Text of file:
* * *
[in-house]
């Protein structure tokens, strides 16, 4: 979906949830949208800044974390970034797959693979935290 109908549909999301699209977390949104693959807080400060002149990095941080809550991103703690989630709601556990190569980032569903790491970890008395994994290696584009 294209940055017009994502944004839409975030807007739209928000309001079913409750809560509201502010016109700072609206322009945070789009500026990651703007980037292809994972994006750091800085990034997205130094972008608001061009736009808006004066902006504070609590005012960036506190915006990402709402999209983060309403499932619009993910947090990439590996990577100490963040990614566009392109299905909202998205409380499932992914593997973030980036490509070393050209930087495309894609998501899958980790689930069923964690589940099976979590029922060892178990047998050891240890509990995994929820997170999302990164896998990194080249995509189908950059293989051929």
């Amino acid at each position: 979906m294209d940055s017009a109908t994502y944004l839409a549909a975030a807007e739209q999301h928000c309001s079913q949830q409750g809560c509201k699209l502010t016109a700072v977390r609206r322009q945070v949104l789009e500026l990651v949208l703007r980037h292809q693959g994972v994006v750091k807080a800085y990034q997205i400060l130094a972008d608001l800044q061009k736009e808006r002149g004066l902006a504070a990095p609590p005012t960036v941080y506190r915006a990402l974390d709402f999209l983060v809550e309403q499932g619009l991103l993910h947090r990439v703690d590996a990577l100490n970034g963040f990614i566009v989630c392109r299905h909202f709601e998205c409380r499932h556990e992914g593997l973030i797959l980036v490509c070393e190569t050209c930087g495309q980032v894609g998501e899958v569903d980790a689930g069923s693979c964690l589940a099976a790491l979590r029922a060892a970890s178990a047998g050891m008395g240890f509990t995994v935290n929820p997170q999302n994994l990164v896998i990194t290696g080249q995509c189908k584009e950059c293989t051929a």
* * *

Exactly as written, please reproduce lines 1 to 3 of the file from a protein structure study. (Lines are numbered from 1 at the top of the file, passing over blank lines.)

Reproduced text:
[in-house]
């Protein structure tokens, strides 16, 4: 979906949830949208800044974390970034797959693979935290 109908549909999301699209977390949104693959807080400060002149990095941080809550991103703690989630709601556990190569980032569903790491970890008395994994290696584009 294209940055017009994502944004839409975030807007739209928000309001079913409750809560509201502010016109700072609206322009945070789009500026990651703007980037292809994972994006750091800085990034997205130094972008608001061009736009808006004066902006504070609590005012960036506190915006990402709402999209983060309403499932619009993910947090990439590996990577100490963040990614566009392109299905909202998205409380499932992914593997973030980036490509070393050209930087495309894609998501899958980790689930069923964690589940099976979590029922060892178990047998050891240890509990995994929820997170999302990164896998990194080249995509189908950059293989051929």
């Amino acid at each position: 979906m294209d940055s017009a109908t994502y944004l839409a549909a975030a807007e739209q999301h928000c309001s079913q949830q409750g809560c509201k699209l502010t016109a700072v977390r609206r322009q945070v949104l789009e500026l990651v949208l703007r980037h292809q693959g994972v994006v750091k807080a800085y990034q997205i400060l130094a972008d608001l800044q061009k736009e808006r002149g004066l902006a504070a990095p609590p005012t960036v941080y506190r915006a990402l974390d709402f999209l983060v809550e309403q499932g619009l991103l993910h947090r990439v703690d590996a990577l100490n970034g963040f990614i566009v989630c392109r299905h909202f709601e998205c409380r499932h556990e992914g593997l973030i797959l980036v490509c070393e190569t050209c930087g495309q980032v894609g998501e899958v569903d980790a689930g069923s693979c964690l589940a099976a790491l979590r029922a060892a970890s178990a047998g050891m008395g240890f509990t995994v935290n929820p997170q999302n994994l990164v896998i990194t290696g080249q995509c189908k584009e950059c293989t051929a």